When you are confronted with statistics such as 210,000 people a year are reported missing, it’s kind of hard to get your head around, and the last thing on your mind is probably where the person was last seen. Pauline Magnenat boasts an intensely tranquil and almost palpable photographic portfolio full of bright sunlight, dark forests and gritty beaches and family histories. She has also contributed work to the Novembre Magazine Blog.
One of her projects entitled Missing is a particularly intriguing. This series of photographs focuses on places where people who disappeared without ever being found dead or alive were seen for the last time. Sometimes, belongings were found later on – a shoe, a skateboard, a jacket – sometimes, there was nothing but the inexplicable absence, the unsolved disappearance.
- All of human life was there: welcome back to the Best of the Web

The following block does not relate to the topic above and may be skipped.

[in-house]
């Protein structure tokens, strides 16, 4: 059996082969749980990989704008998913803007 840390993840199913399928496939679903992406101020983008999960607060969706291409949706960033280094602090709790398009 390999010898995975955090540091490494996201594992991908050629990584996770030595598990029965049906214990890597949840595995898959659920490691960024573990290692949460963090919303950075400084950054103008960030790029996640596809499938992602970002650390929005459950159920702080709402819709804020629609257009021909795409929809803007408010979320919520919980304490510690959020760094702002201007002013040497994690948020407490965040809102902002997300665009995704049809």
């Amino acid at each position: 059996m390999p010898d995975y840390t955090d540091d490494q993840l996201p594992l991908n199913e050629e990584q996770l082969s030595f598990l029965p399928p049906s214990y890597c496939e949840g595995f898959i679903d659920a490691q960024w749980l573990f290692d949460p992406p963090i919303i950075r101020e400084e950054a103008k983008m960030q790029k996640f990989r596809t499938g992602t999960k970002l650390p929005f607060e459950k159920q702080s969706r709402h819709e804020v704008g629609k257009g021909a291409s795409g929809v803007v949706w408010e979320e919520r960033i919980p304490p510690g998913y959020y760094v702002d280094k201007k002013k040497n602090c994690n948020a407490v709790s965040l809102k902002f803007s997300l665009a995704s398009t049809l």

- Jody Barton's passionate and political work masters many disciplines
- A Hail Mary pass: how to win the ads at the Super Bowl
- February diary: Where to go and what to see
- Hey Studio’s athletic and geometric typeface for ESPN’s magazine
- Karl Hab’s hypnotic photographs taken out of a plane window
- Racy photography from the new issue of Odiseo
- How to beat creative block: one designer offers his invaluable advice
- Bureau Mirko Borsche works with Nike Basketball on a new graphic language
- Challenging sexism, workplace stress and mindfulness through illustration
- Meditation and creativity: should we believe the hype?
- Why Fonts Matter, and how they impact your mood